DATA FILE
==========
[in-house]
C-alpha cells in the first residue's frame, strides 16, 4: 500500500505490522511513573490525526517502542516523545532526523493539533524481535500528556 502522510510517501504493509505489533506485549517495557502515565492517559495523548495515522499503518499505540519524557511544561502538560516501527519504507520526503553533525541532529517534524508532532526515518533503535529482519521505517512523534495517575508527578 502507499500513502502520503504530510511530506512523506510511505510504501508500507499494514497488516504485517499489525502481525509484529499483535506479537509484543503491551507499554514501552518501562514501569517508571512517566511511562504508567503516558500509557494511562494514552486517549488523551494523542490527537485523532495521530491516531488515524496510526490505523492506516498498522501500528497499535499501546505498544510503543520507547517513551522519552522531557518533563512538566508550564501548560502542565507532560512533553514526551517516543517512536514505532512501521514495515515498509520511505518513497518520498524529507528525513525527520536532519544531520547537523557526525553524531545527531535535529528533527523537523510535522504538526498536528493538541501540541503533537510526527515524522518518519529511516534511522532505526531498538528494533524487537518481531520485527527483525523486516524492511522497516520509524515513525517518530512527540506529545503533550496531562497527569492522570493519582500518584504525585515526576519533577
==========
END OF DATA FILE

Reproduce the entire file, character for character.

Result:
[in-house]
C-alpha cells in the first residue's frame, strides 16, 4: 500500500505490522511513573490525526517502542516523545532526523493539533524481535500528556 502522510510517501504493509505489533506485549517495557502515565492517559495523548495515522499503518499505540519524557511544561502538560516501527519504507520526503553533525541532529517534524508532532526515518533503535529482519521505517512523534495517575508527578 502507499500513502502520503504530510511530506512523506510511505510504501508500507499494514497488516504485517499489525502481525509484529499483535506479537509484543503491551507499554514501552518501562514501569517508571512517566511511562504508567503516558500509557494511562494514552486517549488523551494523542490527537485523532495521530491516531488515524496510526490505523492506516498498522501500528497499535499501546505498544510503543520507547517513551522519552522531557518533563512538566508550564501548560502542565507532560512533553514526551517516543517512536514505532512501521514495515515498509520511505518513497518520498524529507528525513525527520536532519544531520547537523557526525553524531545527531535535529528533527523537523510535522504538526498536528493538541501540541503533537510526527515524522518518519529511516534511522532505526531498538528494533524487537518481531520485527527483525523486516524492511522497516520509524515513525517518530512527540506529545503533550496531562497527569492522570493519582500518584504525585515526576519533577